Because not much happens over the holidays, there doesn’t seem to be a lot of action items on our January agenda. For this reason, we’ve decided to cancel our meeting on Wednesday. However, the Friends have a request: send us your photos! If you participated in any of the volunteer days to help build the NatureSpace, or if you have a photo of yourselves enjoying Wilshire Park that you don’t mind sharing, please send it to us. We’ll post them here in a gallery as well as use them occasionally for illustrating grant applications, flyers, and online materials. We’ll take all kinds of photos — family photos, shots of your adorable dogs, joggers. All we ask is that the photo you submit be appropriate for a general audience and that you have the right to share it. We’ll never sell your photo or use it for commercial purposes, but it will of course be publicly posted on this website.

We’ll see you next month on Wednesday, February 13 — we can show some love to Wilshire Park just in time for Valentine’s Day.

Meeting Notes: 4 December 2018

The last 2018 meeting for Friends of Wilshire Park was held on Wednesday, December 4th at 7:00 pm. In attendence were Gary Hancock, Georgina Head, John Sandie, Al Ellis, Oren Bernstein and Peter Mogielnicki were present.  The initial discussion focused on a Mission and Vision statement but it was concluded that since we have readily available fiscal agents with Central Northeast Neighborhood coalition, Northeast Coalition of Neighbors, or the Portland Parks Foundation, it was not necessary to go through the complex process of becoming an independent 501(3)c organization and therefore unnecessary to agree on Mission or Vision statements at this point. The primary purpose of Friends of Wilshire Park remains to make improvements to the park that preserve and enhance its lovely character as a pleasant neighborhood park.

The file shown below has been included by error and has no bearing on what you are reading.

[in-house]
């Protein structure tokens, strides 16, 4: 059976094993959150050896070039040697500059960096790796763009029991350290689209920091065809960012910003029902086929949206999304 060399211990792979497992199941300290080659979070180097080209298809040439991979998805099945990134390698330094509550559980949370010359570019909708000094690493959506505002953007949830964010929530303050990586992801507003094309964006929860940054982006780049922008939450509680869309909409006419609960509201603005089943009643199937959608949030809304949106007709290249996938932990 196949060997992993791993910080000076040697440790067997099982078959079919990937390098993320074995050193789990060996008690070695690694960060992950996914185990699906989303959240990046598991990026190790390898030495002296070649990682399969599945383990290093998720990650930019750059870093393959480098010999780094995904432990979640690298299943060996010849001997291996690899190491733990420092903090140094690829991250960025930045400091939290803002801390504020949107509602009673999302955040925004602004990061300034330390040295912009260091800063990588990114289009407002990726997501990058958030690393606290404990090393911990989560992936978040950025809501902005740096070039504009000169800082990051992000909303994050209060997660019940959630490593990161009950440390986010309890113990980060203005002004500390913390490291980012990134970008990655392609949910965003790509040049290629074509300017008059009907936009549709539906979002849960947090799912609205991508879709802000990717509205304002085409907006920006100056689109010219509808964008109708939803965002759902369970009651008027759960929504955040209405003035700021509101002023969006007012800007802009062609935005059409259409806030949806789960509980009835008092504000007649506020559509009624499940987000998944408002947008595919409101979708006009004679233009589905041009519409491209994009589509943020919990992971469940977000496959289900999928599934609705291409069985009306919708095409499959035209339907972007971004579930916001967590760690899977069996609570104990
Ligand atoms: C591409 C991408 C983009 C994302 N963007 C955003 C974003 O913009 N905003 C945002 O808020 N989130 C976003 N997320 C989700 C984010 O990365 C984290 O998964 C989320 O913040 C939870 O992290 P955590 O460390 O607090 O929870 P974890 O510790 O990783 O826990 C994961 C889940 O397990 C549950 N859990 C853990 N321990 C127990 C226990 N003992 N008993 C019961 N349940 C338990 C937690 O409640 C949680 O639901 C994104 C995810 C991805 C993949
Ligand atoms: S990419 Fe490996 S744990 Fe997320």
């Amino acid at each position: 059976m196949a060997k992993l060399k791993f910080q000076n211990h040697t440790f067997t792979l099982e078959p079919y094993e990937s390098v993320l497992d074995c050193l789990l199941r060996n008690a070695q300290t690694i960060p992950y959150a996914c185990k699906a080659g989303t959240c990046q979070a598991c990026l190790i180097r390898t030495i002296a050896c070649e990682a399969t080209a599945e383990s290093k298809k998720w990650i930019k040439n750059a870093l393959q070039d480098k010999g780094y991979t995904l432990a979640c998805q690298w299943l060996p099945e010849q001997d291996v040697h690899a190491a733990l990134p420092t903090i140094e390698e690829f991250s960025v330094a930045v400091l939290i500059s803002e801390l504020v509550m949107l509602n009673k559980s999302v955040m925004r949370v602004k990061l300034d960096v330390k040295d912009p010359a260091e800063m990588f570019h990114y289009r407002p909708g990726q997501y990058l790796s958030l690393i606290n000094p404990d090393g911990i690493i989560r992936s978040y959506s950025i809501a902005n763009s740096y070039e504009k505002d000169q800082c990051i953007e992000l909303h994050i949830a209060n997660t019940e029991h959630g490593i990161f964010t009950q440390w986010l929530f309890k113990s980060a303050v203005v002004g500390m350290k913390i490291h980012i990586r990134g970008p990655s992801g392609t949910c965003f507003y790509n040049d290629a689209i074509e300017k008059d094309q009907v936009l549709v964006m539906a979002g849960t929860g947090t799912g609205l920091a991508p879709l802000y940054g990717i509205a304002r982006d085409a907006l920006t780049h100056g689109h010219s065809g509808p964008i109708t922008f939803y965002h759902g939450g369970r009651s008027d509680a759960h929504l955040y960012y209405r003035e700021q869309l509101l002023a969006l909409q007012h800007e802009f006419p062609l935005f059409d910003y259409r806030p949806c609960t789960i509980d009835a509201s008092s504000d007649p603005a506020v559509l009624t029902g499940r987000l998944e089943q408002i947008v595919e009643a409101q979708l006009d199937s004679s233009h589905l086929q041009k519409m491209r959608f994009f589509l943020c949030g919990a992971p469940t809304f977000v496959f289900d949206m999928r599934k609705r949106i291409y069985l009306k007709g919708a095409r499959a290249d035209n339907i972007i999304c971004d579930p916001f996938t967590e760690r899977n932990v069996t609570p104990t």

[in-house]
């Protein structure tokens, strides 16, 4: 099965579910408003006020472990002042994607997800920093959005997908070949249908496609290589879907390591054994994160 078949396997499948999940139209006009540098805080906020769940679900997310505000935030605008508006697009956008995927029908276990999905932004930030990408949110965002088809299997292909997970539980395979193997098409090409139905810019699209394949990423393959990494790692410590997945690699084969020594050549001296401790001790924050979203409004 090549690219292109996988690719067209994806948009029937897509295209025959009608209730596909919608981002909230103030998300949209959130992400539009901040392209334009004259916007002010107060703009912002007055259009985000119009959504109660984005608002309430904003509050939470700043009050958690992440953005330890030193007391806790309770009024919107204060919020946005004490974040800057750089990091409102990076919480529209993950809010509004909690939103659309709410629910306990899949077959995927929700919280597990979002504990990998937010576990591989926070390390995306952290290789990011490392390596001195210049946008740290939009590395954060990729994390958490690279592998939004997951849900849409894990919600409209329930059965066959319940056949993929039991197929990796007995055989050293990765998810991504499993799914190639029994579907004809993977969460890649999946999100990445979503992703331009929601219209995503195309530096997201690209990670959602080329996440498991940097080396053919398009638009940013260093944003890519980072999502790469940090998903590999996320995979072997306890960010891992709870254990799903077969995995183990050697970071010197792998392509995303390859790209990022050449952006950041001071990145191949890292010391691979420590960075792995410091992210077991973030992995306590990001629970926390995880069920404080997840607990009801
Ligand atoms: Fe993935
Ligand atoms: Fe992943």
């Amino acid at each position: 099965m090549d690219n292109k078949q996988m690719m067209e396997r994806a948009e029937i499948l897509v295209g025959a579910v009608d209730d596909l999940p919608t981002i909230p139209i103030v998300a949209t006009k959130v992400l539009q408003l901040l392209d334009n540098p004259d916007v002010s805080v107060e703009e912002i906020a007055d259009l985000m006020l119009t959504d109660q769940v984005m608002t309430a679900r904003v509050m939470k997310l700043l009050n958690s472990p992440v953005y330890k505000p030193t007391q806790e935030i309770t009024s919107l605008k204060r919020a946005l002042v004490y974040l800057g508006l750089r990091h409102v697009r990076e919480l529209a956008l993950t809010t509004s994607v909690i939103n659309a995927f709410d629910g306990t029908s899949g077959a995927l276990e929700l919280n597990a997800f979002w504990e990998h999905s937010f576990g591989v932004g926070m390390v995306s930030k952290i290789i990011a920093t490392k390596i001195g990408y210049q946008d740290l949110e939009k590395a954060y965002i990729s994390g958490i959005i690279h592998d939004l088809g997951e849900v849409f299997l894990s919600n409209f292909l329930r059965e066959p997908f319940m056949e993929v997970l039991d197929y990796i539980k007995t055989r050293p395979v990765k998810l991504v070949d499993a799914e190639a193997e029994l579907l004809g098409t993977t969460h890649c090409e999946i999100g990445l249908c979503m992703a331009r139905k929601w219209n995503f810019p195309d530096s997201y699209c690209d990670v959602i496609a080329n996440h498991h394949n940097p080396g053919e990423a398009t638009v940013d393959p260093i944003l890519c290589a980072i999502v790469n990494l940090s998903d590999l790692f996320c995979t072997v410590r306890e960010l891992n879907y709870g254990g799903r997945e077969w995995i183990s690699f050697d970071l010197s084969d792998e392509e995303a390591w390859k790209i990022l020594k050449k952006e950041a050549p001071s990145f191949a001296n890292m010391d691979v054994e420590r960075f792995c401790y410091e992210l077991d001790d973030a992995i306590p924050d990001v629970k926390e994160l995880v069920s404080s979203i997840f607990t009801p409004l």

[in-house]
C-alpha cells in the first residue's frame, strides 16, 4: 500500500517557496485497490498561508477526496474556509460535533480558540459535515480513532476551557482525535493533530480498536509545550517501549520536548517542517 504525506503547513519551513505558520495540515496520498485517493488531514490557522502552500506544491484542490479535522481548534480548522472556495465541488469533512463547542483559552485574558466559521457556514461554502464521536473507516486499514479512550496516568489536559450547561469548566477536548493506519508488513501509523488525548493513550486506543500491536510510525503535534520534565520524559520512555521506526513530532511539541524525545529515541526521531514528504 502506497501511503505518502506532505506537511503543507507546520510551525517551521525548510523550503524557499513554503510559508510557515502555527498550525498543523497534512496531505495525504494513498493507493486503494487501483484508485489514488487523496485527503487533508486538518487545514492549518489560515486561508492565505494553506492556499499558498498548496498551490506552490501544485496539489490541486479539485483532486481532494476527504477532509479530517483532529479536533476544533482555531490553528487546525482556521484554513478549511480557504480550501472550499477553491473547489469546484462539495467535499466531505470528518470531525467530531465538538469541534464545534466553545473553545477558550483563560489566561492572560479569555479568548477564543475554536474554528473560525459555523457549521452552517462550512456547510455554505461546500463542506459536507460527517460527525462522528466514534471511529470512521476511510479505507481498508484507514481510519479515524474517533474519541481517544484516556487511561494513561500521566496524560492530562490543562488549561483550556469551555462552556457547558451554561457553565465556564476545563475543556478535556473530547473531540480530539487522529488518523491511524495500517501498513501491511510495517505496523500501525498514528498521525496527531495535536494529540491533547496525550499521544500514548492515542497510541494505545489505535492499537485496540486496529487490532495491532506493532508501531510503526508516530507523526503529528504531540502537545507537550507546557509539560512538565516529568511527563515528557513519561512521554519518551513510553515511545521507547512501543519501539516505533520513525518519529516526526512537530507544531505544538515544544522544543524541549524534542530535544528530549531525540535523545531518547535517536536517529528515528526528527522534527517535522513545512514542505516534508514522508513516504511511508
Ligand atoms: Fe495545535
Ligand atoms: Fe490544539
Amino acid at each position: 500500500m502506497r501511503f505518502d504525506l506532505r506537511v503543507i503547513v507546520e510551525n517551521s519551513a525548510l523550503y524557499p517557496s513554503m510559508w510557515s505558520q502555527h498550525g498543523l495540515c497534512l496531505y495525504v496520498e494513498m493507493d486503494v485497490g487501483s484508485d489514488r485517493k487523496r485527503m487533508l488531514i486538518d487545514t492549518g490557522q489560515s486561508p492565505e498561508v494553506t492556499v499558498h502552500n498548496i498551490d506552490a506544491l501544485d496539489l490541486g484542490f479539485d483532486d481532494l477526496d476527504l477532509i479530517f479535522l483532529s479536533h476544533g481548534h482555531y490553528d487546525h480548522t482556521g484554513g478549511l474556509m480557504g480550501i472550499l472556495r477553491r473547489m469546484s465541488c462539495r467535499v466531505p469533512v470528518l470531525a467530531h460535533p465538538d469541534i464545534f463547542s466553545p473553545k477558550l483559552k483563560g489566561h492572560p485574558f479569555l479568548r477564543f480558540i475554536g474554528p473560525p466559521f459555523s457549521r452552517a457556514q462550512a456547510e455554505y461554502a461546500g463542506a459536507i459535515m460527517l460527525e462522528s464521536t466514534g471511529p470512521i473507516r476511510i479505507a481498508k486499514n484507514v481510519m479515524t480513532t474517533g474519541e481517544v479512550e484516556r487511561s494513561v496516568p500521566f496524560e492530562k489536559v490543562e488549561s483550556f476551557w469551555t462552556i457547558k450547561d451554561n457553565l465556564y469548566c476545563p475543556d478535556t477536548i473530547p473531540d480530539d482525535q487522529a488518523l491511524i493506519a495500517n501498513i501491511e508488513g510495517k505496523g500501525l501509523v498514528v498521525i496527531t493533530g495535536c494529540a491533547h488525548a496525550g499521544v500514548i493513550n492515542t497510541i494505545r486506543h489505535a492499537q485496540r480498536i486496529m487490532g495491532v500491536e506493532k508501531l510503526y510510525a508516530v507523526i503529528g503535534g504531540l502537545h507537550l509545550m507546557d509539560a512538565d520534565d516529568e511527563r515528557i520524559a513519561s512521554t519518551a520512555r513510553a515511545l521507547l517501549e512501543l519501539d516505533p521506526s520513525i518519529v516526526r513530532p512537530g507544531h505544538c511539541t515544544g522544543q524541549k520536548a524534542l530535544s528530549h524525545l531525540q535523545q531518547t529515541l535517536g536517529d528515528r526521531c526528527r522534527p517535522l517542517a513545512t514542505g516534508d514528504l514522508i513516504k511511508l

There was some discussion of dog park improvement which recognized that a group of the local community had met the previous week to focus on the dog park and that they seemed to be making some good progress and FWP was generally excited to see that project getting some traction.

The remainder of the meeting was devoted to playground issues. The recent addition of previously planned new toddler equipment was gratefully acknowledged. The replacement of one of the rotting structures with a new play piece will go a long way to providing a place for children to play safely while the group works on replacing the rest of the equipment. There was significant interest in continuing to work towards improving the playground. The discussion focused on two possible paths: